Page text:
As related in today’s NYT, here. The centerpiece of the article is Dr. Genevieve Bell, an Australian who used to teach at Stanford and now serves as Intel’s chief computational social scientist. In contrast to the folks we have here at Krasnow, Dr. Bell is an anthropologist by training and I would say is a social scientist who studies humans interacting with computers.
Intel is not my idea of a company that would hire an anthropologist at all, so the article was newsworthy. And some of the notions of clever ideas (for example the ‘billboards’ on your laptop’s cover) struck me as a bit iffy. I’d be really interested if IBM hired a corporate anthropologist with the same remit as Dr. Bell.
First, congrats to one our own, Rebekah Evans on her excellent editorial in this month’s Biological Bulletin, here.
Second, congrats to Dan Cox for his mentorship of young aspiring scientists–his high school intern Suhas Gondi from local Thomas Jefferson HS has been named both Intel and Siemens semifinalist for work conducted in his labs at Krasnow. The news was just announced yesterday and Suhas is one of only 9 from Virginia and 300 nationwide.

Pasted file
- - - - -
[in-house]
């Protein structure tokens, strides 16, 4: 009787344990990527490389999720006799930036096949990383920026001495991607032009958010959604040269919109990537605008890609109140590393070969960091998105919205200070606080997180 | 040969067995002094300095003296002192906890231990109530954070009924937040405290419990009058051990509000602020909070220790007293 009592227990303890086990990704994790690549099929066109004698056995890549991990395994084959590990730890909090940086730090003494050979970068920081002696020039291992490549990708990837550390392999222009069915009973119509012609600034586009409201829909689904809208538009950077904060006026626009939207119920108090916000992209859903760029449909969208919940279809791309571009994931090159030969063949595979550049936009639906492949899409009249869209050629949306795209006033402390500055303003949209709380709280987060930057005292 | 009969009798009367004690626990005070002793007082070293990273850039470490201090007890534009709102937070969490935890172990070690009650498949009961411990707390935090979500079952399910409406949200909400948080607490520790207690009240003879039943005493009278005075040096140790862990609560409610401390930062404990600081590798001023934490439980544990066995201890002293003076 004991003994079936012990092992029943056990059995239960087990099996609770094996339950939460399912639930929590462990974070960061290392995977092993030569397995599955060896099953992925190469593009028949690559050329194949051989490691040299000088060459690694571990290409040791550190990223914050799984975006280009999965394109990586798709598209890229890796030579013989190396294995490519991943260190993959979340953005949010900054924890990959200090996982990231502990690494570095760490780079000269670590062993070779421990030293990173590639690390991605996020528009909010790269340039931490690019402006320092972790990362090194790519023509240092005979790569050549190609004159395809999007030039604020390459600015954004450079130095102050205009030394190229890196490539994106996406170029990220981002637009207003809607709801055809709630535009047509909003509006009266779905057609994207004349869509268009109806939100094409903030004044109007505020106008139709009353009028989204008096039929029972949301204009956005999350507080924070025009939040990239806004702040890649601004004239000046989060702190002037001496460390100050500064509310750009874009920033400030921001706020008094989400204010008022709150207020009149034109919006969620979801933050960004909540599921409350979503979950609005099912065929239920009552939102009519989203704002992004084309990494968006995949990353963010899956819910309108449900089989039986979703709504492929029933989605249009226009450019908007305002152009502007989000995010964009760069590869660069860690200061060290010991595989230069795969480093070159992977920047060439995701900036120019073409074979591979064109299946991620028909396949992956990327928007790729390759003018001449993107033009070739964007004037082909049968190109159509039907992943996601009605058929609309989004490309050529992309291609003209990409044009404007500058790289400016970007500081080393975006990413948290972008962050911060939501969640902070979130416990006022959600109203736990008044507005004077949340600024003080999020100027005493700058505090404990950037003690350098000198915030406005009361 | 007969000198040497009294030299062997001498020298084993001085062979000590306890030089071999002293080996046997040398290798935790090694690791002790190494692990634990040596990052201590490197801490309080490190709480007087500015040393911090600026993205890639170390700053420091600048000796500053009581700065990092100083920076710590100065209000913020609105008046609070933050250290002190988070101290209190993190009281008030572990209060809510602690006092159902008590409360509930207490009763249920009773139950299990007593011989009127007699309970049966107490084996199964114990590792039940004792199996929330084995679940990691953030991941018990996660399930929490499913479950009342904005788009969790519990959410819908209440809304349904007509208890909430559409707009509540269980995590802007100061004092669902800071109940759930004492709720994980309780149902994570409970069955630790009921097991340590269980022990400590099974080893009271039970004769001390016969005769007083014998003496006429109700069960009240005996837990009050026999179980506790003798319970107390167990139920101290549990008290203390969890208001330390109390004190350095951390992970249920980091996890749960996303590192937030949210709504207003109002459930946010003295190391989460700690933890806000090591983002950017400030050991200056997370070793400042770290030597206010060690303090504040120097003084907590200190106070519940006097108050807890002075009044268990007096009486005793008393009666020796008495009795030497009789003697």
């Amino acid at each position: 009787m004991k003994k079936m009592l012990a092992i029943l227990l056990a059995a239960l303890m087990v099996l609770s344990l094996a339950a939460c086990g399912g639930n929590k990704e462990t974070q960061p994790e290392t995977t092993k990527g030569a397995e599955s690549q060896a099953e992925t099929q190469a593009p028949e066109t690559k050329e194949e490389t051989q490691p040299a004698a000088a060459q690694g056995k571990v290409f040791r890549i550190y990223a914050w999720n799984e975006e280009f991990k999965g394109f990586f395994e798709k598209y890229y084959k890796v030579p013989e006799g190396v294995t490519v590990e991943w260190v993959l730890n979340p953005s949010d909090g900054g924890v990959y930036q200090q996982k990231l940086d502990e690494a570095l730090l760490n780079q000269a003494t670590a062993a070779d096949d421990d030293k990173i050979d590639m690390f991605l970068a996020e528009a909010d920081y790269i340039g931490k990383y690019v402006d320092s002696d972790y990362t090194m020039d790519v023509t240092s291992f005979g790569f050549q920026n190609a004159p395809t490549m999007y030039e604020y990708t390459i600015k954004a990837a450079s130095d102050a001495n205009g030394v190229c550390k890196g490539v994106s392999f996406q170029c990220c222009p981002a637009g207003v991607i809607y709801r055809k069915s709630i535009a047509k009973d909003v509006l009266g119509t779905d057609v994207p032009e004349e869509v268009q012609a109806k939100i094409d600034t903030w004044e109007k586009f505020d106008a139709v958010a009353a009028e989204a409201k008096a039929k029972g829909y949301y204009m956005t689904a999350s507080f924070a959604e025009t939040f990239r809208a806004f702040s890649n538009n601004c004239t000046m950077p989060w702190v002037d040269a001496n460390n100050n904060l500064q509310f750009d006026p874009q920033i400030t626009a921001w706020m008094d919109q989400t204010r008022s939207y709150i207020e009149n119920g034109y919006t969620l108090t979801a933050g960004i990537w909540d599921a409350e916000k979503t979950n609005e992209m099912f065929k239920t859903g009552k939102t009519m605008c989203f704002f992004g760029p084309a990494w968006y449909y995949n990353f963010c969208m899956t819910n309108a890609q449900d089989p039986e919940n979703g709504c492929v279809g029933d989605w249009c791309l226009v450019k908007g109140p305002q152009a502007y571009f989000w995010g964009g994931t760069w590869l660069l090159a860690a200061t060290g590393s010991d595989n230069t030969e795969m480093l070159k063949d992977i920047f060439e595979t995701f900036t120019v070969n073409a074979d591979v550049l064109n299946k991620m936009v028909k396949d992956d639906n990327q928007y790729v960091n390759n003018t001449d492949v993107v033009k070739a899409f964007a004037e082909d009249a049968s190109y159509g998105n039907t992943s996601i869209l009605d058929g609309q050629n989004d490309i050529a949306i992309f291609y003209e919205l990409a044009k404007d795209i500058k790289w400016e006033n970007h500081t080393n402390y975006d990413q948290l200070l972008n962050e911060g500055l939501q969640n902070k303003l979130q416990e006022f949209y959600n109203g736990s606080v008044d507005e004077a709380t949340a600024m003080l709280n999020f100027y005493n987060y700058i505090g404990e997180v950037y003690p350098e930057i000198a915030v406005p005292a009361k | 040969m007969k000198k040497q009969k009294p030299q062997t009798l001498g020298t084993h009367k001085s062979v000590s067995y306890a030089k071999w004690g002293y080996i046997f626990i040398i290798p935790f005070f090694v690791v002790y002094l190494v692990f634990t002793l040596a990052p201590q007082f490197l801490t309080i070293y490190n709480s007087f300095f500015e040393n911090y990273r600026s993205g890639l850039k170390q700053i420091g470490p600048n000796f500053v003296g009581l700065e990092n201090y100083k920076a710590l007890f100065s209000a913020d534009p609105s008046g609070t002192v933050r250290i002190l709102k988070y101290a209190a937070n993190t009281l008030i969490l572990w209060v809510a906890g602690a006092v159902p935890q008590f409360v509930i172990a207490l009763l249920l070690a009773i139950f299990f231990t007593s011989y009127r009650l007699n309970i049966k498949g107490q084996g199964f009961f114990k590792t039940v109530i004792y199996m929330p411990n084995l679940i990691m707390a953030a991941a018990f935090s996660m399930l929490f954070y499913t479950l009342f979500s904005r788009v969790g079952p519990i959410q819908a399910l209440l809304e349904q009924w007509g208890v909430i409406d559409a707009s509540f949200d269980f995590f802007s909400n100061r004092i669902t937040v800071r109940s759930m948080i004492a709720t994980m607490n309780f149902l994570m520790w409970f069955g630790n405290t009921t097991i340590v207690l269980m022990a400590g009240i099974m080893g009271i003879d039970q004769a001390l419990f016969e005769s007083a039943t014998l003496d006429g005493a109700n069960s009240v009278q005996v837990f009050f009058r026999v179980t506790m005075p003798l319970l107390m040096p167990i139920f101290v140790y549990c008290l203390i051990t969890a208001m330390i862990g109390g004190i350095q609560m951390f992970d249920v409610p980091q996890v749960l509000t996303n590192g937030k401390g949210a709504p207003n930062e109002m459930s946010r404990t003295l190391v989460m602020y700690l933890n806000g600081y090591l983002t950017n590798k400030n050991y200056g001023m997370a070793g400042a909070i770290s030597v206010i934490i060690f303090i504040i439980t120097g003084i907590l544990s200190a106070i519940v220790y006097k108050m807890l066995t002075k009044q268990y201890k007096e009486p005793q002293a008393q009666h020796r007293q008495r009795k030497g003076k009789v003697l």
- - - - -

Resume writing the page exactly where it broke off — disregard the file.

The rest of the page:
Third, congrats to colleague Monique Beaudoin on her new position as Associate Director at Office of Naval Research Global in London–that’s a great job, we wish her well.
Finally, I’m chairing the search for a new Vice President for Research and Economic Development at George Mason–the job announcement is here. I’d welcome nominations or advice–just drop me a line.
From one of the Institute’s breakout spaces. I can see a chicken, a fruit fly, some chromosomes and a slogan. No doubt the work of our trainees as they tend their experiments into the wee hours. In all seriousness, though, the White Boards throughout the Institute serve an incredibly important purpose as a means of catalyzing scientific discussions, very often across the disciplinary boundaries that characterize Krasnow. Even in the world of apps, the old fashioned white board can’t be beat for this purpose.
But then, this reminds me of the wonderful Intel ad that ran for a bit during the PBS new hour: